Week 3 had come around so quickly, and it went by in a flash. It was a bank holiday weekend, and then I spent Tuesday and Wednesday in Dorset on the Acorn GCN Ecology and Surveying Course. This was really fun and would definitely recommend it. Thursday was a special treat for me as I was included on a bat handling course that both Martin and Sarah were doing. I assumed I wouldn’t get to hold any bats as I haven’t yet had my rabies injection, but I would still be able to learn all about how to handle them and to get up close with some bats.
We started the day of by going through key identifying points of each species, such as whether they have a horseshoe nose leaf, whether they have ears sitting close together and whether they have contrasting coloured skin and fur. We then put our stills to the test with identifying different bat skins. After lunch we had our chance to test our handling skills; it also turned out that the tutor had some bats that had been confirmed not to be carrying rabies, so I would still get a chance to hold them. The tutor made it look so easy as the bat sat happily in her hand, but as soon as she passed it to me the wriggling started and I realised holding a bat is easier said than done. We learned how to correctly position them so that they were comfortable, how to turn them over in our hand so that we could look at their stomach and then how to correctly open the wing. It’s a tough skill to master as they’re small and delicate, you are constantly worried you will hurt them.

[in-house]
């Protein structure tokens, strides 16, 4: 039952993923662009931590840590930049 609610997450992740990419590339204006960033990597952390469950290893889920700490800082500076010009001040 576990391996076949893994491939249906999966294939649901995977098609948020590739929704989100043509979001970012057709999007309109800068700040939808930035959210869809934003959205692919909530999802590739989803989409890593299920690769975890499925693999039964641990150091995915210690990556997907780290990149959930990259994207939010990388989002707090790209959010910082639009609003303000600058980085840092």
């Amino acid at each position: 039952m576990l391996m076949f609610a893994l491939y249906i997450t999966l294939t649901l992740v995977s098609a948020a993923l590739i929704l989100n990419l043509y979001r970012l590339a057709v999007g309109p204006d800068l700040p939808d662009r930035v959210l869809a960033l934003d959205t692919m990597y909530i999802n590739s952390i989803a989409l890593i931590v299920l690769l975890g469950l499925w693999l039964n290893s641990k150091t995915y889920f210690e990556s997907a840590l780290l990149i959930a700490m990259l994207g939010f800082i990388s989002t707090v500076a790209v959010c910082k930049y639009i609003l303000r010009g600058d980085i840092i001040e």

Friday we were back at the badger site, and then at the office to continue going through the camera trap videos.
It was the first day of my final week and I didn’t want my placement to end. Monday we went back to our badger monitoring site to collect our records, and then headed into the office, where I would carry on through the videos. Considering that on one entrance alone we got over 350 videos, I wasn’t surprised it was taking a while. We had a bat transect survey that evening, which measures activity in a specific area. We headed to our site in Staines where we had previously set up the static detectors as this is where our transect was taking place.